Today in publishing and literature: Random House increases the price libraries have to pay for e-books, a Jose Saramago novel sees the light-of-day 59 years after it was written, and the house where Truman Capote wrote Breakfast at Tiffany's sells for $11 million.

When the Library of America edition of Edgar Rice Burroughs's Princess of Mars come out next month, it will feature an introduction by Junot Diaz, who won a Pulitzer Prize and National Book Critics Circle Award for his 2007 novel The Brief Wondrous Life of Oscar Wao. As The New York Times notes, that's "quite an elevation" for a century-old, slightly clunky pulp novel about a Civil War veteran who wakes up on Mars (naked, for some reason) and promptly becomes involved in various Martian conflicts. Then again, Disney spent a whopping $250 million on John Carter, a 3-D adaptation of Princess of Mars that comes out Friday, which seems like an even bigger elevation. [The New York Times]

Claraboya, a previously unpublished manuscript from the late Jose Saramago, the author of Blindness and Baltasar and Blimunda, has finally been released in his native Portugal, 59 years after the then-unknown author sent it to a publisher and never heard back. Though the publisher eventually found the submission in 1989 and told the Nobel Prize winner that they wanted to publish it, he refused. Random House, which publishes Saramago's work in the United Kingdom, apparently will "consider" publishing an English translation of the text. The translated version of Raised from the Ground, another unpublished novel by Saramago -- this time from 1980 -- will be released this summer. [The Guardian]

In former homes of famous authors news: the Brooklyn Heights mansion where Truman Capote wrote Breakfast at Tiffany's has sold for $12 million after two years on the market. That's the highest price ever paid for a single-family home in Brooklyn. Capote rented a downstairs apartment in the 18-room residence, which we're guessing was at least as nice as John Updike's boyhood bedroom. [New York Daily News]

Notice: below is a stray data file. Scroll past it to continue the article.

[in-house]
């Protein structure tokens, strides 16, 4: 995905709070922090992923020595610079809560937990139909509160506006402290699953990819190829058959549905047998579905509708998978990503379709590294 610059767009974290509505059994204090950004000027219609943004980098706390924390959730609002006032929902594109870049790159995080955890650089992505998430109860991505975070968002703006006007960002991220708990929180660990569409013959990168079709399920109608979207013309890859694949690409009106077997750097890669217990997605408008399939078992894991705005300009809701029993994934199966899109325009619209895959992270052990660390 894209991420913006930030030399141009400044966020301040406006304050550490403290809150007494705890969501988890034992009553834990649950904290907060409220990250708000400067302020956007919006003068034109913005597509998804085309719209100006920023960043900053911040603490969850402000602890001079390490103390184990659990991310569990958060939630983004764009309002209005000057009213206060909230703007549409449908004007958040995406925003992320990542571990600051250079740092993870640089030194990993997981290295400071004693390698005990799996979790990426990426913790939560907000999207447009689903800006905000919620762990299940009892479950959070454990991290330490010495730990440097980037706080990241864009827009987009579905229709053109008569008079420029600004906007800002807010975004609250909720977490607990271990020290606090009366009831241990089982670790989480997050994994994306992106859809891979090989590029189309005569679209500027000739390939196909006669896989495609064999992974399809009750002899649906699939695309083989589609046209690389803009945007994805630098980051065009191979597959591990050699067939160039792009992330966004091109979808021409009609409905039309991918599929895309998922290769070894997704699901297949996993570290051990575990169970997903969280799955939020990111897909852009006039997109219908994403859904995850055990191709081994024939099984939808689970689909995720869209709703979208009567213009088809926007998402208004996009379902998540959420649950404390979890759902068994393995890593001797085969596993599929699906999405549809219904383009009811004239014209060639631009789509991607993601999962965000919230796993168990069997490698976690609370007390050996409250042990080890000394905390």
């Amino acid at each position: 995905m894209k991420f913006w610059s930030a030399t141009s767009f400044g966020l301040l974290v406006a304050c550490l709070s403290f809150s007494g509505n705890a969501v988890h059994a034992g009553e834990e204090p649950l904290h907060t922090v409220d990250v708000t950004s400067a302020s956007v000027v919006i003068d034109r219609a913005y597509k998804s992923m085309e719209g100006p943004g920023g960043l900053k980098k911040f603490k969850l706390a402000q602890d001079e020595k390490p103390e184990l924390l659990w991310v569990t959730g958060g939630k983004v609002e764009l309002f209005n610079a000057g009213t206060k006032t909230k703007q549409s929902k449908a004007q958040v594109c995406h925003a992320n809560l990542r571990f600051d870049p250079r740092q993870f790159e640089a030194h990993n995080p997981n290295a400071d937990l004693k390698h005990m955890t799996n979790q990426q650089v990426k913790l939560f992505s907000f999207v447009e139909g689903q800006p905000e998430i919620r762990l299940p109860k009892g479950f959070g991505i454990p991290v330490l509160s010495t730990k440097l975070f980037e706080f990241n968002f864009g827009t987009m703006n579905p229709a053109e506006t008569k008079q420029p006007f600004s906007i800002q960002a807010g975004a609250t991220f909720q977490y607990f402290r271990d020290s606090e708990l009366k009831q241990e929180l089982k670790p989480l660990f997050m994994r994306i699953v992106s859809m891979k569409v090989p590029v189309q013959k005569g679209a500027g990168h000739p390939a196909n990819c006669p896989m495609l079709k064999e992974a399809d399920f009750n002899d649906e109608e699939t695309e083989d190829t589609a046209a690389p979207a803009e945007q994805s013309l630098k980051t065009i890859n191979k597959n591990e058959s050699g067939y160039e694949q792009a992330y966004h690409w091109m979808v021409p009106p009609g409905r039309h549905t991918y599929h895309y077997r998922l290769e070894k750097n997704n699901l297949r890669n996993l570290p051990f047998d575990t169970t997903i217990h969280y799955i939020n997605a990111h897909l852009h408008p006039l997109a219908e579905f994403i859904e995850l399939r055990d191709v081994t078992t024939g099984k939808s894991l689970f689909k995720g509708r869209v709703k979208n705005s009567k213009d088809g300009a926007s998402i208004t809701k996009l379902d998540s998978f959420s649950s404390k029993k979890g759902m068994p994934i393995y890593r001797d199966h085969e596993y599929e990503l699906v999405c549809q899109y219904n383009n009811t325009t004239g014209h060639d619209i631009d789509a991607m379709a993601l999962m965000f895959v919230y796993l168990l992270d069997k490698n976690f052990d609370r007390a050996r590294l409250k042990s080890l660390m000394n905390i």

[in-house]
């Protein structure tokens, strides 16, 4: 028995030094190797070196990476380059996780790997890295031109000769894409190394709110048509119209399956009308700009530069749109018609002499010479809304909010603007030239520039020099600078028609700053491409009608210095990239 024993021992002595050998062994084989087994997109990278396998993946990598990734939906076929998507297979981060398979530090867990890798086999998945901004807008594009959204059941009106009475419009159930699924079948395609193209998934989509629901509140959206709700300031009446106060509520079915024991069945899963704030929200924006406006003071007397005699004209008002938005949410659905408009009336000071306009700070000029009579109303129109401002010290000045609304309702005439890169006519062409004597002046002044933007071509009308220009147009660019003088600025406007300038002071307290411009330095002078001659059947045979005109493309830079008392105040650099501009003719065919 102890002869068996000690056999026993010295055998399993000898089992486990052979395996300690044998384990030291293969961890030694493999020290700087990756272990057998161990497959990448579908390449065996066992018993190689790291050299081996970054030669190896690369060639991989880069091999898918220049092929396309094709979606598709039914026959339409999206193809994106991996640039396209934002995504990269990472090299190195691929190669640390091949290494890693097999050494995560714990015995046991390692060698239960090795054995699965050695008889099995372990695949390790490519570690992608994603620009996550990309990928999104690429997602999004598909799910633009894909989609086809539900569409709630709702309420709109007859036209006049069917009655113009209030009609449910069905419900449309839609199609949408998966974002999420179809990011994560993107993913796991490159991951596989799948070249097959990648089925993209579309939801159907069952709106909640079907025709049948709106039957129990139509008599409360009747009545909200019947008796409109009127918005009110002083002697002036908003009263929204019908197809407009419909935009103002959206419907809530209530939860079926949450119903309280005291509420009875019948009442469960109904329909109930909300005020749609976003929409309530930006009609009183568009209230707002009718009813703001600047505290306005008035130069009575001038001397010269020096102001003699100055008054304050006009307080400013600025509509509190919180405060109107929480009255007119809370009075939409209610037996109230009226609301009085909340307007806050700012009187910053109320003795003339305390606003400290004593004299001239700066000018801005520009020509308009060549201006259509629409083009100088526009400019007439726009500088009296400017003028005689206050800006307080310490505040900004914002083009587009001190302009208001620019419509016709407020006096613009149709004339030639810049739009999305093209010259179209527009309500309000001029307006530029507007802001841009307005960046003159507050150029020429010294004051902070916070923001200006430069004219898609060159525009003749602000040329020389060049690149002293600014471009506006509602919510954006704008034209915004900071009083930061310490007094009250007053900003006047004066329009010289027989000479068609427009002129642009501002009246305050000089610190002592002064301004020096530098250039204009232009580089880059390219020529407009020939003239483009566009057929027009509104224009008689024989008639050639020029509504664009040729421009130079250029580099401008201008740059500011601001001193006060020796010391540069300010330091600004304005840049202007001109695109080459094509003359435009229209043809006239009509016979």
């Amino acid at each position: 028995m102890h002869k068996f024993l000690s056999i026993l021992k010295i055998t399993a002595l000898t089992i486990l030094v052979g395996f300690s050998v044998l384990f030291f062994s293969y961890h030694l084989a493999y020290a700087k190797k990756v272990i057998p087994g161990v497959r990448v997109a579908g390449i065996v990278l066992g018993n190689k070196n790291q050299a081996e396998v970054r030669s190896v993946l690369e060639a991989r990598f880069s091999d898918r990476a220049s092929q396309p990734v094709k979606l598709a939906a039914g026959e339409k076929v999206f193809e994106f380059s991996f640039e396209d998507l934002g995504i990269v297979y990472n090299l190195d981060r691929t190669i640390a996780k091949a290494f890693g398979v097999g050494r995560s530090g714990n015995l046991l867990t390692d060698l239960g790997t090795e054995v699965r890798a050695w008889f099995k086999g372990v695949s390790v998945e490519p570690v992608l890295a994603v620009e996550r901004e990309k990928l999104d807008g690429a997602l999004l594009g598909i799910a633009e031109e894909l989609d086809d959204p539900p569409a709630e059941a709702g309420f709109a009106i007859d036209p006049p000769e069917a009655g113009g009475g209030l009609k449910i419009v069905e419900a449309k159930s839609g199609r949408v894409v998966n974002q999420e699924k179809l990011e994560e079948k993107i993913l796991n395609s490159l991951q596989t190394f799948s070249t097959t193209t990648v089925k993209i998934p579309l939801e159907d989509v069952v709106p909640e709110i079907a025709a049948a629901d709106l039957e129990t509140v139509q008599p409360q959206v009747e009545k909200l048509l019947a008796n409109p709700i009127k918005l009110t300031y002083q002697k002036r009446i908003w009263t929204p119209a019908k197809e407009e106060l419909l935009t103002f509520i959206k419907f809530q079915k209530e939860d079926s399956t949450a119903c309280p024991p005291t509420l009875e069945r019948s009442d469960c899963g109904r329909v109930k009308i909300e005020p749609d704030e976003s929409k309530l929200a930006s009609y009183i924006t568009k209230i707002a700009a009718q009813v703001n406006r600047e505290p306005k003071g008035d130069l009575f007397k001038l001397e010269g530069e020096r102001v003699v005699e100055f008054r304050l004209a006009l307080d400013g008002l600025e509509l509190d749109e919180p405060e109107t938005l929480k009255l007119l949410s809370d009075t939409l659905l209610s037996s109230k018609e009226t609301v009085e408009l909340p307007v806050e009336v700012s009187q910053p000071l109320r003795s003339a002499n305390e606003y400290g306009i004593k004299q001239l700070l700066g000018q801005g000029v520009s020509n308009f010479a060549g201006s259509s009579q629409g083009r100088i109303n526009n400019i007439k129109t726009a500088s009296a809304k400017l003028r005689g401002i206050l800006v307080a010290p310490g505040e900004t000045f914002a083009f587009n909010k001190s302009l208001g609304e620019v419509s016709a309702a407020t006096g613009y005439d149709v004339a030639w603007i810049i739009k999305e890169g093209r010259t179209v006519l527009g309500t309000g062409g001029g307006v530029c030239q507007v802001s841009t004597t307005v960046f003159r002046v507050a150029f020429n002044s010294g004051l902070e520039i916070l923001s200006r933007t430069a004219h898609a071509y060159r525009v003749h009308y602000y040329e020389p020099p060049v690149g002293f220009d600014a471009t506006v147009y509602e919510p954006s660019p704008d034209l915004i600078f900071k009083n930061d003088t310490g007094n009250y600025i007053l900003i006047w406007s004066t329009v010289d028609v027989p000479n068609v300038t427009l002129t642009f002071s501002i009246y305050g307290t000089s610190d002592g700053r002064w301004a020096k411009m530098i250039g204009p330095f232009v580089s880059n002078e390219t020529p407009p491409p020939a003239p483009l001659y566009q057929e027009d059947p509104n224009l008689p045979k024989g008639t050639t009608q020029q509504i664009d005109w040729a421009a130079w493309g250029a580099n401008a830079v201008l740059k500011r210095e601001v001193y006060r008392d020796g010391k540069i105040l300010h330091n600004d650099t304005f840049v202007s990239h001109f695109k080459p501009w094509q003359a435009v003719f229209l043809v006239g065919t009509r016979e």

Last night's episode of The Simpsons featured a spot-on tribute to the Game of Thrones credit sequence. While we understand that fans of the original George R.R. Martin novels that inspired the HBO series may have an entirely different vision of what the kingdom of Westeros looks like, we believe they still should be flattered to see Monty Burns playing the villainous King Joffrey. That's still one of the highest cultural honors America can offer. [Arts Beat]

Random House, the only "Big 6" publisher not to place a restriction on the number of times libraries can lend out e-book editions of their books, went ahead and tripled the price of their e-books for libraries. Understandably, the American Library Association has issued a statement that "strongly urges" the publisher to reconsider the price hike. Random House spokesman Stuart Applebaum said the publisher is open to "continuing discussions" about the pricing model, which is nice to hear, but does absolutely nothing to help the cause of cash-strapped librarians trying to keep their selections fresh. [Publishers Weekly]